Date of Award
Master of Science (MS)
Virginia L. Ferguson
The aim of this thesis is to investigate the changes in the bone tissue of mice that occur as a result of Chronic Kidney Disease (CKD). Due to the disruptions in mineral homeostasis and metabolism that result from loss of renal function, individuals with CKD are at a higher risk of bone fracture. In order to study the relationship between CKD and bone responses two surgical models of CKD are used herein: uninephrectomy (UNx) and 5/6 nephrectomy (5/6Nx). In general, surgically induced CKD was accompanied with a decrease in bone quality as measured by &muCT morphological analysis, mechanical testing, and quantitative histomorphometry. In male C57BL/6 mice aged 4 months, trabecular number (Tb.N) decreased and trabecular spacing (Tb.Sp) increased 8 weeks after UNx (p > 0.10), however no statistically significant changes in bone strength or microarchitecture were observed after UNx. Eight weeks after 5/6Nx, a model of moderate to severe CKD, male C57BL/6 and FVB mice showed significant decrease in bone mineral density and cortical thickness, although no changes in mechanical properties were observed. Overall, these changes were shown to be compartment and site-specific and reveal that the effects of CKD on bone tissue are complex and variable. Further investigation of the time course of the diseased state as well as dietary phosphate loads must be considered when researching bone effects of CKD in murine models.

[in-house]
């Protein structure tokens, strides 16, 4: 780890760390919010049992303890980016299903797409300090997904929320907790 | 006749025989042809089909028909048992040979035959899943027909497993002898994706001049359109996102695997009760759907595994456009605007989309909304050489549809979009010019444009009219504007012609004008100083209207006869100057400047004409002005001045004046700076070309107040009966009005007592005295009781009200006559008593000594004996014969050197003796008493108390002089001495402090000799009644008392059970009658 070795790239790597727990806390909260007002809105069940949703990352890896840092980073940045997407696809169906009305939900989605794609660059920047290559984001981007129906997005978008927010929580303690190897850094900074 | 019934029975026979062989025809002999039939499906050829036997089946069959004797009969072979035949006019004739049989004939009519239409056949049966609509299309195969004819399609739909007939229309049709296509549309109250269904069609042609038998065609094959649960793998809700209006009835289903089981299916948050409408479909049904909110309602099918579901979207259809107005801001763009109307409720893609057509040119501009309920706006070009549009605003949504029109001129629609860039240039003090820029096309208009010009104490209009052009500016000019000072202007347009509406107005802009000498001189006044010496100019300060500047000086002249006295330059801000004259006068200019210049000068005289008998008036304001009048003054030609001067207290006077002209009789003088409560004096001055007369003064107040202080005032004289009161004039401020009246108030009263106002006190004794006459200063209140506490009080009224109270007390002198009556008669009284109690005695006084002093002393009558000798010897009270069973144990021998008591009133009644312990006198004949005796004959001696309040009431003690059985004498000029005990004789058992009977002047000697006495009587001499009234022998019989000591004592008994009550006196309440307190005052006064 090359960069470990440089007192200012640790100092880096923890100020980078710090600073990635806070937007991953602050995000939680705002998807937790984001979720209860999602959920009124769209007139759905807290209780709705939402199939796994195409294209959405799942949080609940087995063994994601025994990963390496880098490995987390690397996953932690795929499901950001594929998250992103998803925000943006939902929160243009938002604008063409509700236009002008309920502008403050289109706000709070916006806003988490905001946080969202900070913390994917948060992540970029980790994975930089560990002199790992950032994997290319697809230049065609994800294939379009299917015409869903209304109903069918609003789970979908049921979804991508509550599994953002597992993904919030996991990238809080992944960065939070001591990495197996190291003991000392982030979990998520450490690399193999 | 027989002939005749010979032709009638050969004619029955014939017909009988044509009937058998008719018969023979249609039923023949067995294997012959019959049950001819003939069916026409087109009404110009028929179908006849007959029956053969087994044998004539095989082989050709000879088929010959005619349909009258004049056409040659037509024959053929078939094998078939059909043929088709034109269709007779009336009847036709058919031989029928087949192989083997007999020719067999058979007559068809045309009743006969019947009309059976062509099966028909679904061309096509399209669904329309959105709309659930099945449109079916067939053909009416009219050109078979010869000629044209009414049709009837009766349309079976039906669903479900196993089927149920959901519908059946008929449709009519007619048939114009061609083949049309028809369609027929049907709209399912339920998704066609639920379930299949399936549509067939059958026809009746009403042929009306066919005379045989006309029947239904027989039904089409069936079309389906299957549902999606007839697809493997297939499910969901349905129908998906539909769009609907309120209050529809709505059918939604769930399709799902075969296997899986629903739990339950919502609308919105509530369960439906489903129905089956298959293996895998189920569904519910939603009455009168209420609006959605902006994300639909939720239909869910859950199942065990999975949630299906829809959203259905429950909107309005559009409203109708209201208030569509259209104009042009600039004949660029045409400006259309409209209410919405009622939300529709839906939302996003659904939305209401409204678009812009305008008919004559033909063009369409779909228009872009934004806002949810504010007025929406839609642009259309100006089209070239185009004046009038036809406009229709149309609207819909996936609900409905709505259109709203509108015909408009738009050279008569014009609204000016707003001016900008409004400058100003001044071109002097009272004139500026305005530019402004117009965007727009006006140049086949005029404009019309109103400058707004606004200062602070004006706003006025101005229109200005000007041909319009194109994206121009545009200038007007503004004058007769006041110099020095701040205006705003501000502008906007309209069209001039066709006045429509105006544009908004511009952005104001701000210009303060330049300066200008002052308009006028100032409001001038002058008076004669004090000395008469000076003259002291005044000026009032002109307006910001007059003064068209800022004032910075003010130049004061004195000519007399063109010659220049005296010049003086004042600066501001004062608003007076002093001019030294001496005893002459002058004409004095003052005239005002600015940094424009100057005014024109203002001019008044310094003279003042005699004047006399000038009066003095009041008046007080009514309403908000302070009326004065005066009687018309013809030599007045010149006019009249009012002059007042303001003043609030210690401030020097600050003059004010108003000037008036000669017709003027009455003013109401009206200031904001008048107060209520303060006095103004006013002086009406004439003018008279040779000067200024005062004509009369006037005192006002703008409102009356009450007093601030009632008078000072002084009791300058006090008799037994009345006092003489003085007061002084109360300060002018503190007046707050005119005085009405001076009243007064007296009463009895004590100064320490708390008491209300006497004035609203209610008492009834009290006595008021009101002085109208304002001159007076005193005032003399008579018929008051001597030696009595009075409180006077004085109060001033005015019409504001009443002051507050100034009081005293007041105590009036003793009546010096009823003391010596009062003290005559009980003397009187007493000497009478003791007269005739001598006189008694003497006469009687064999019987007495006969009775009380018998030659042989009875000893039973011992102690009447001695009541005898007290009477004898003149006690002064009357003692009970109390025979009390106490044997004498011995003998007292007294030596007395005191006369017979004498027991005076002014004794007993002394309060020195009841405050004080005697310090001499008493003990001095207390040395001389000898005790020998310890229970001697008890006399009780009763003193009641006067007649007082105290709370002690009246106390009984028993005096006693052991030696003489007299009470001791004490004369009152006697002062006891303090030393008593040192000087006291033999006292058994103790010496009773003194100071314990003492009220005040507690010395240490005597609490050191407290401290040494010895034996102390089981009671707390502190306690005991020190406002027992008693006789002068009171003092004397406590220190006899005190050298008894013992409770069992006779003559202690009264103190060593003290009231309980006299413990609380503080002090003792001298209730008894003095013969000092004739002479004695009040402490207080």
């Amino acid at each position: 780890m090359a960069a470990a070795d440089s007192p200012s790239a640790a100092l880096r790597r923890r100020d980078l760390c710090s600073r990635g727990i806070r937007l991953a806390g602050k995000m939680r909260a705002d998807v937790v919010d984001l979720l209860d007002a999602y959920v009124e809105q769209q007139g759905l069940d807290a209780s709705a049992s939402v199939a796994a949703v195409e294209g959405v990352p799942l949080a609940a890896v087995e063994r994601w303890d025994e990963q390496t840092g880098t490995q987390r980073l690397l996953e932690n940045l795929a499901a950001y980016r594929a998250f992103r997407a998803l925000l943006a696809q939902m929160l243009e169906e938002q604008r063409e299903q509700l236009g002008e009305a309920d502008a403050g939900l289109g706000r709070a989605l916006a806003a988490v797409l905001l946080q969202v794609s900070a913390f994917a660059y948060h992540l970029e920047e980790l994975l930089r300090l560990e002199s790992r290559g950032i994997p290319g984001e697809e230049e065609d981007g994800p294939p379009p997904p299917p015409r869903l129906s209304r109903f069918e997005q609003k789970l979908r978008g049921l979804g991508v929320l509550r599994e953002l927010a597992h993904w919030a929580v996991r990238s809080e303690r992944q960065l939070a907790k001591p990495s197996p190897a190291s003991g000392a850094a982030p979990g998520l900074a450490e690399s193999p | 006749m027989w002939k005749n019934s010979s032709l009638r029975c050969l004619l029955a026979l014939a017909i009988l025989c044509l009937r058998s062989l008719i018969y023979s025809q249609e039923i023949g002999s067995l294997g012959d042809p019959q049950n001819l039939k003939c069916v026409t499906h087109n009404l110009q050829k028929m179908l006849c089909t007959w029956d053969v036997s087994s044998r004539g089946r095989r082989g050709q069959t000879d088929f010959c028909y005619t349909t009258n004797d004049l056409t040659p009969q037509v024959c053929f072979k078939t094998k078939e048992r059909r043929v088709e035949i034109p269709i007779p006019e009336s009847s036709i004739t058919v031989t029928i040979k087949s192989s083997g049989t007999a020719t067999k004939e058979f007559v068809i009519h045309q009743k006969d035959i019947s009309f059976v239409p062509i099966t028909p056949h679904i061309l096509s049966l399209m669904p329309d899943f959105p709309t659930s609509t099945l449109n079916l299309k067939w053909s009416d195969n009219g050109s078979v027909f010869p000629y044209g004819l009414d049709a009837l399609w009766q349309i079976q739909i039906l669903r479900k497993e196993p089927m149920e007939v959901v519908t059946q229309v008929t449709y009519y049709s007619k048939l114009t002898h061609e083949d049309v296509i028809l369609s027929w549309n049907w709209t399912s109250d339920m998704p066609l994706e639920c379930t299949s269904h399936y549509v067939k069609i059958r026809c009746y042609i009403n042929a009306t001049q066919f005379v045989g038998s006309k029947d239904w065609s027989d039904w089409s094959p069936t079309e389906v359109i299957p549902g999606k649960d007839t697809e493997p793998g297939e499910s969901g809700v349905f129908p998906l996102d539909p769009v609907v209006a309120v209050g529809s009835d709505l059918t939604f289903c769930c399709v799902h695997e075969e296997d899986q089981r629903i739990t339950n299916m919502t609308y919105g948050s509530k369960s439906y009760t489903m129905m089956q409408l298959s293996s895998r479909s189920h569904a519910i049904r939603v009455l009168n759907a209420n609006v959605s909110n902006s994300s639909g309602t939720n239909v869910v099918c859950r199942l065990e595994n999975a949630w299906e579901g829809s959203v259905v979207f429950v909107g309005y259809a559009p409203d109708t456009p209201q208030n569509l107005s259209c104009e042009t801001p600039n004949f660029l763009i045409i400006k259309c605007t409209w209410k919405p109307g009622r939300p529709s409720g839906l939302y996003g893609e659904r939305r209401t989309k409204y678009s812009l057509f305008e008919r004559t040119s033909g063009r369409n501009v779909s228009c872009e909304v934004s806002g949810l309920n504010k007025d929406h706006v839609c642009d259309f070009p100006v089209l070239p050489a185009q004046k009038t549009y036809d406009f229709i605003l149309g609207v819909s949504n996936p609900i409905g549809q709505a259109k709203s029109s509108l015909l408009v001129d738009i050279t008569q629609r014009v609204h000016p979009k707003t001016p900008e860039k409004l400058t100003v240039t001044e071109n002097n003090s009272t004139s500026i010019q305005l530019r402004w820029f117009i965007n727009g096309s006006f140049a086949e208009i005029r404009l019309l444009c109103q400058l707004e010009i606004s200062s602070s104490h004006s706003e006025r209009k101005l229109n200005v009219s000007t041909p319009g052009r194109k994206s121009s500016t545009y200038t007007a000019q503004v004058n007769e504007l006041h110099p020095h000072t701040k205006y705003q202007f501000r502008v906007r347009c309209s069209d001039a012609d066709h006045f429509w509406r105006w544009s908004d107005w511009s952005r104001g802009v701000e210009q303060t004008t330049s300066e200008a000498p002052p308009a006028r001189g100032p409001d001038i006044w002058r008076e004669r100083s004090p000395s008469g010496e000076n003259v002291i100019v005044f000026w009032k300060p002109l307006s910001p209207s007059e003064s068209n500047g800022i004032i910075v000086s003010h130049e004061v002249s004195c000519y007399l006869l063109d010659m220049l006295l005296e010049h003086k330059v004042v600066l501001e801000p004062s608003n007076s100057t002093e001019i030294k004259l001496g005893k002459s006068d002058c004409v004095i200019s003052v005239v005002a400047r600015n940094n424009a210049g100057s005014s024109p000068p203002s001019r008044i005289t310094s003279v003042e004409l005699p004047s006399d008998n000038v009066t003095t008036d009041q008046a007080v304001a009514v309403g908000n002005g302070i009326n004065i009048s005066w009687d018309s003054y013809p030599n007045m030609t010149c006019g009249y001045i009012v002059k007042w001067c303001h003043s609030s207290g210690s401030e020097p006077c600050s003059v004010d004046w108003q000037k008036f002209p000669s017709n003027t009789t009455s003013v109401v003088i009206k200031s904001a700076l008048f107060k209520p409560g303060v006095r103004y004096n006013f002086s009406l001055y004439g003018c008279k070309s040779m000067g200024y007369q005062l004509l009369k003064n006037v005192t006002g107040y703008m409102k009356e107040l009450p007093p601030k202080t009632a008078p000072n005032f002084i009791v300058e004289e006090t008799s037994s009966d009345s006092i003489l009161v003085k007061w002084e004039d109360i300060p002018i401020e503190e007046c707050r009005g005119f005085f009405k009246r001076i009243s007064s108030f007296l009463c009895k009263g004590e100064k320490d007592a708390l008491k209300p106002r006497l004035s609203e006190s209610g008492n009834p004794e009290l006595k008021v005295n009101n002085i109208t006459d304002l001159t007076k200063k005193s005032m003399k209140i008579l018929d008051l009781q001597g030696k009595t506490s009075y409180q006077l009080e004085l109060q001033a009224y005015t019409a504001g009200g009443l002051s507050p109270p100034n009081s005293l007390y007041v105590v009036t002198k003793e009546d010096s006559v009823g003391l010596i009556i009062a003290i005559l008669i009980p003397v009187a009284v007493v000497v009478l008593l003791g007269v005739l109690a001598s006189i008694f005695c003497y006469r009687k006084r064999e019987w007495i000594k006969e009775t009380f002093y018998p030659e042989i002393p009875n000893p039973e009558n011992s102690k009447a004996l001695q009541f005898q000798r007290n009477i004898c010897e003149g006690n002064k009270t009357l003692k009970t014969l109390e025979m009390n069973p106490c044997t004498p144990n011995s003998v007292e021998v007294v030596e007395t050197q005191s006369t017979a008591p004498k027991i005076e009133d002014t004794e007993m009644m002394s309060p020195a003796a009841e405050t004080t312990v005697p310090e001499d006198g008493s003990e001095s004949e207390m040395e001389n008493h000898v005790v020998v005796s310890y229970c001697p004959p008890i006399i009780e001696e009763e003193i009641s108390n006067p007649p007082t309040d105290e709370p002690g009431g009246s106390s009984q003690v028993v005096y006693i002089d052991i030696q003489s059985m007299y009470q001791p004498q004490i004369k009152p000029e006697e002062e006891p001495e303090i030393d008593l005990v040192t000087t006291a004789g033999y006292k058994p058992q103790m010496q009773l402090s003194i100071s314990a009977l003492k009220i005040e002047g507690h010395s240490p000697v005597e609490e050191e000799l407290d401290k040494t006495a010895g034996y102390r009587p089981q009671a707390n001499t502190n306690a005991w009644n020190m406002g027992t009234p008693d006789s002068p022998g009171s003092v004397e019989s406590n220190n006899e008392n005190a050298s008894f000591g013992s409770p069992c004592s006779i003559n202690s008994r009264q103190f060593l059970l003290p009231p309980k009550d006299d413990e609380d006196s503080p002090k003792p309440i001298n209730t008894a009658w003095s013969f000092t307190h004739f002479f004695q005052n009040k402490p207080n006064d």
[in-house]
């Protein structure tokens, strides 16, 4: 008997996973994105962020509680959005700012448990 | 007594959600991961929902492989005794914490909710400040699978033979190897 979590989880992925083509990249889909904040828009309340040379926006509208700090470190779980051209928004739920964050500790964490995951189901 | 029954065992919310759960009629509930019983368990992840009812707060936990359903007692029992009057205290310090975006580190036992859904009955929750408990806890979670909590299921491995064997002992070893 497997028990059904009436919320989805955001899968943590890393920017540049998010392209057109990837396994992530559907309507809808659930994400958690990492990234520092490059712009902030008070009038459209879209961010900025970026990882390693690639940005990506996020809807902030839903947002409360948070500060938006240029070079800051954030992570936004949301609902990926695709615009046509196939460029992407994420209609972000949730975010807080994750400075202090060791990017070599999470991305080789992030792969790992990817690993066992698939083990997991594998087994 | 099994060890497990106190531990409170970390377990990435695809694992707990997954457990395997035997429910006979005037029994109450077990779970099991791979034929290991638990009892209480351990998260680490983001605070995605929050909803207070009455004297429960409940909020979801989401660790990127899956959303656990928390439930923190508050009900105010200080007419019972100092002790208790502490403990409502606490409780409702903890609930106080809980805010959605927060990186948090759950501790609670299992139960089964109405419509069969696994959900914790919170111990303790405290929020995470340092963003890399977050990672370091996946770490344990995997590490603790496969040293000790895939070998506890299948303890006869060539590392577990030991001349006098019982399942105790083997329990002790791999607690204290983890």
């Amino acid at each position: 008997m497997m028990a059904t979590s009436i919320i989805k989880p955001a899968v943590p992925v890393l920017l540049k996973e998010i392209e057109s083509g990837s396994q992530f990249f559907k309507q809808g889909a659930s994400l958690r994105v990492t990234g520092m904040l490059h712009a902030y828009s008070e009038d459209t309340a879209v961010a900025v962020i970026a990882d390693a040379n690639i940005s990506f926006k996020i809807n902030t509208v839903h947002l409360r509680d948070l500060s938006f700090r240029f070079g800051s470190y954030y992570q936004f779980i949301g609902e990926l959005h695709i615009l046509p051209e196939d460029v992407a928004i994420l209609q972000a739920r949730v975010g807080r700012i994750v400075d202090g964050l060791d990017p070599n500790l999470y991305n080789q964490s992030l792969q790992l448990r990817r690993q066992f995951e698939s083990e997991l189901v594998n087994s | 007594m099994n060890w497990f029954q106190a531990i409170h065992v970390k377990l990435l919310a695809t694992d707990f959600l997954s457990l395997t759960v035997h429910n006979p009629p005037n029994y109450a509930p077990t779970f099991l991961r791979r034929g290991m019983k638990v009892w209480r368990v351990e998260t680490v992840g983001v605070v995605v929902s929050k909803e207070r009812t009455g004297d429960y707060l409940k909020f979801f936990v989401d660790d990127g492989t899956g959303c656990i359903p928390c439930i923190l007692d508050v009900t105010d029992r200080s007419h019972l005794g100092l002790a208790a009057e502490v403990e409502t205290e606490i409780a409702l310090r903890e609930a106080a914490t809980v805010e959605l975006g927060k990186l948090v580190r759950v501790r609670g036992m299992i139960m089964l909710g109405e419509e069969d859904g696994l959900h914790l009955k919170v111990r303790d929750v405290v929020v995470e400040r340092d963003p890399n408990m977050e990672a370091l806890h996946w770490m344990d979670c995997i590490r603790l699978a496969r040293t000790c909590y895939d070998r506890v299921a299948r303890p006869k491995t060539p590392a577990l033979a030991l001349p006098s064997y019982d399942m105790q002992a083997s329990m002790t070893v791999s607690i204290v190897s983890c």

Cureton, Andrew C., "Bone Morphology and Mechanical Properties in Murine Models of Chronic Kidney Disease" (2013). Mechanical Engineering Graduate Theses & Dissertations. 70.